Sudan has an extremely rich and diverse cultural heritage, ranging from the Stone Age to modern times. Investigations have uncovered an extraordinary collection of well over 80,000 historical artefacts and an ever-increasing number of outstanding archaeological sites. The pyramid cemeteries of Meroe are one of the most important archaeological sites in Sudan and listed as World Heritage by UNESCO. However, the site is adversely affected by environmental conditions such as the extreme Nile flood in autumn 2020 and ongoing desertification, urban growth, industrial and agricultural development. Preserving this unique heritage is as important as it is challenging.

 

The pyramid cemeteries of Meroe are endangered by Nile floods and desertification | Photo: DAI, Pawel Wolf.

The pyramid cemeteries of Meroe

 

The most comprehensive Sudanese-German cooperation project in the field of conservation of archaeological sites is currently the Meroe Pyramids Project. Since 2014, NCAM and the German Archaeological Institute (DAI) have been carrying out large-scale documentation, research and conservation work as well as training courses for the development of sustainable site management at the World Heritage Site Meroe.

Training museum personelle at the wet cleaning and packiging station of the modular conservation tables developed within the KulturGutRetter project | Photo: DAI, Pawel Wolf.

 

Capacity Building in Sudan

 

The German Archaeological Institute and the KulturGutRetter support the Sudanese heritage agency NCAM, in the preservation and restoration of the country’s archaeological collections as well as archaeological sites. As a first key building block, the much-needed tools and materials for a conservation laboratory were handed over on August 21, 2021 in the presence of Dr. Graham Abdelgadir, Undersecretary at the Ministry of Culture, Tourism and Antiquities, and Iglal Elmalik, acting Director general of the Sudanese Monuments Authority, the National Corporation for Antiquities and Museums (NCAM). The workshop on emergency planning with practical training ads to the series of back-to-back activities to support the Sudanese heritage agency. The workshop finished on October 10, 2021, with the handover of the rescue modules of the KulturGutRetter to the newly established conservation laboratory at the National Museum in Khartoum in the presence of Thomas Terstegen, Ambassador of the Federal Republic of Germany to Sudan, and Iglal Elmalik.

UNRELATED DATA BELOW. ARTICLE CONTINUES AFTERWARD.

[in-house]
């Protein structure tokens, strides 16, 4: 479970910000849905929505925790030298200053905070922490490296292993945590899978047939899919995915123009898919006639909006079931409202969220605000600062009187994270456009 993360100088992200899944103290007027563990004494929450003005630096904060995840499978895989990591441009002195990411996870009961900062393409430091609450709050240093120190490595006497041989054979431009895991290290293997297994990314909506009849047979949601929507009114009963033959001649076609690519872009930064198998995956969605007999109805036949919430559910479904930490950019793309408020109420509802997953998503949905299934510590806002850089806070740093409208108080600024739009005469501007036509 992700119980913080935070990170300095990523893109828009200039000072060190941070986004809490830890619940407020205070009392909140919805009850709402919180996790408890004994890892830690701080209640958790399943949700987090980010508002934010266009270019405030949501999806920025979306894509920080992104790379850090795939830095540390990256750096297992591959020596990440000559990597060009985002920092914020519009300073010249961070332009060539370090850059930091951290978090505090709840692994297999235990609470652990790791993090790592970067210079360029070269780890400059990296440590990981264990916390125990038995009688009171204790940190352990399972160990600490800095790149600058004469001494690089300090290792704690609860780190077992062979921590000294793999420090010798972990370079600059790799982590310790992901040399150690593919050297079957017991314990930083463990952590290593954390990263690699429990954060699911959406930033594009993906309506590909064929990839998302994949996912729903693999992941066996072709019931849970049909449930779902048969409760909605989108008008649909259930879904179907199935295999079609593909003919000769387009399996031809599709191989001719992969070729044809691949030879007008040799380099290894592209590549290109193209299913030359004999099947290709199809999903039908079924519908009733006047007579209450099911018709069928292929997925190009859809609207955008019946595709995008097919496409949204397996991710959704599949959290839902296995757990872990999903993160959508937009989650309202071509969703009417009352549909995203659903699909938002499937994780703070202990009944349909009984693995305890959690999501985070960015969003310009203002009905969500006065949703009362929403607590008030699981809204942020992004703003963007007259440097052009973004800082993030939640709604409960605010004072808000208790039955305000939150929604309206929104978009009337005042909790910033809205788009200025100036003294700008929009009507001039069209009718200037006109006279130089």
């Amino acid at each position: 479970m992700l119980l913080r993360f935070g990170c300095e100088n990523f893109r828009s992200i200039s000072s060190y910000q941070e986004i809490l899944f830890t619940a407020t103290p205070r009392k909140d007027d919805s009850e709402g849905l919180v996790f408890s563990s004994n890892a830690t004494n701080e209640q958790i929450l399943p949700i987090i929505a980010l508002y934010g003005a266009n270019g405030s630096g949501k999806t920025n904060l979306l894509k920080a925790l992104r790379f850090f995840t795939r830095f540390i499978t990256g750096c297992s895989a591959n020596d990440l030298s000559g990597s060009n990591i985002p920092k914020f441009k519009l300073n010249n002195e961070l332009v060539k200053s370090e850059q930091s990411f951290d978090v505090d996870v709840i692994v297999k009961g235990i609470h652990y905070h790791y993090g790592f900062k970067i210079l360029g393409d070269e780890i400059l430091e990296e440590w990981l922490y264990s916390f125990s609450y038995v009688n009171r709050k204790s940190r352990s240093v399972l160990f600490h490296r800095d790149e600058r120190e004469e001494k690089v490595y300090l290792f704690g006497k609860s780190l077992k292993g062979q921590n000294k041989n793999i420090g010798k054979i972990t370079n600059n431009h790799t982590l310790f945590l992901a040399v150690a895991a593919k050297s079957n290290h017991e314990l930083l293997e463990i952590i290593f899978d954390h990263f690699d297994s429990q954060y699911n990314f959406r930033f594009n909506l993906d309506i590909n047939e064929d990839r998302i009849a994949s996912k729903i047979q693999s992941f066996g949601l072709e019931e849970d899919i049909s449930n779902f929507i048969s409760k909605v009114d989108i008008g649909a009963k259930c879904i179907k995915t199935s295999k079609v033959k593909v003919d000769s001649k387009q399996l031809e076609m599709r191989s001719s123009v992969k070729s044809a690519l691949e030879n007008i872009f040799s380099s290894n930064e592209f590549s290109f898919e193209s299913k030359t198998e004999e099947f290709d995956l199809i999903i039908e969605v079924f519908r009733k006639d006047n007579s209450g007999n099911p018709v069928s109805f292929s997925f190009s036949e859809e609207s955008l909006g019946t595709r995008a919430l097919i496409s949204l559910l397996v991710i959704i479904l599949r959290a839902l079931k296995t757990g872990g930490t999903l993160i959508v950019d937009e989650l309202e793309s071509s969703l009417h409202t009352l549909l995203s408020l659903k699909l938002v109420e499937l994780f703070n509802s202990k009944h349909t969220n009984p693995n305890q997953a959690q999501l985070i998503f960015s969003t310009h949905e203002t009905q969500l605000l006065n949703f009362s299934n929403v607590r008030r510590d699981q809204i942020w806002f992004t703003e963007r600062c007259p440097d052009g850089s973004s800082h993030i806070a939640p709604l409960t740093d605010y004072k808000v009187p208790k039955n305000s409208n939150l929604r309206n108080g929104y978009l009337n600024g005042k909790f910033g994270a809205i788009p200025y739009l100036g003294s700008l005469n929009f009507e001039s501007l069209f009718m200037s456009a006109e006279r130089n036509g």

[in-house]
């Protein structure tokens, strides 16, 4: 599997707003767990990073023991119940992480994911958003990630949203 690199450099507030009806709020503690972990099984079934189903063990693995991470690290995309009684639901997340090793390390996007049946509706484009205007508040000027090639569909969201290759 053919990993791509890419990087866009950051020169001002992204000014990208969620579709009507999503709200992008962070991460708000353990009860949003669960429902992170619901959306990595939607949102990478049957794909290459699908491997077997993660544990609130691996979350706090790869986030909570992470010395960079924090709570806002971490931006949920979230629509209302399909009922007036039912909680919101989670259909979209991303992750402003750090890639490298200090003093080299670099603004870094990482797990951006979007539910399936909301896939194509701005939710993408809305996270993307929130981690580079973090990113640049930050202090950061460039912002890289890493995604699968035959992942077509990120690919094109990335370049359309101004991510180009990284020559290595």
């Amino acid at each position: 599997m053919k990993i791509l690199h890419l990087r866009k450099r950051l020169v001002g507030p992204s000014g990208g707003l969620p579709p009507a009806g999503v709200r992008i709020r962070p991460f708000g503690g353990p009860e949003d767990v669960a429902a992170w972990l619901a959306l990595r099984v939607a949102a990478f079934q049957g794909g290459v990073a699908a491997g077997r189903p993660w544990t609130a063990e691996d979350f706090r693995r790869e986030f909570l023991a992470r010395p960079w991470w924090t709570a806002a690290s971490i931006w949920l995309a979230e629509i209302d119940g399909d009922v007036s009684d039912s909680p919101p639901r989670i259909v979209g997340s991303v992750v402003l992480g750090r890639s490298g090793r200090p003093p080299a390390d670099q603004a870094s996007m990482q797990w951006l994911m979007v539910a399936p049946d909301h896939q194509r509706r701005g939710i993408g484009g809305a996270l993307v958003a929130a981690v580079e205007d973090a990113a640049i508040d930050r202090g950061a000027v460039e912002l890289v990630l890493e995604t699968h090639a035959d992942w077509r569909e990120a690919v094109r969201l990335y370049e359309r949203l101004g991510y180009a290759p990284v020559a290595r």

KulturGutRetter-workshop in Meroë , Sudan | Foto: DAI, Pawel Wolf.

 

KulturGutRetter– An emergency mechanism for cultural heritage in crisis situations

 

KulturGutRetter is currently carried out by the German Archaeological Institute (DAI), the German Federal Agency for Technical Relief (THW), and the Römisch-Germanisches Zentralmuseum – Leibniz Research Institute for Archaeology (RGZM) within the Archaeological Heritage Network (ArcHerNet). The aim is to establish a rapid response mechanism for the protection and preservation of cultural heritage in crisis situations worldwide.


Titelbild: Das Team der KulturGutRetter zusammen mit Museumspersonal in Meroe, Sudan | Foto: DAI, Pawel Wolf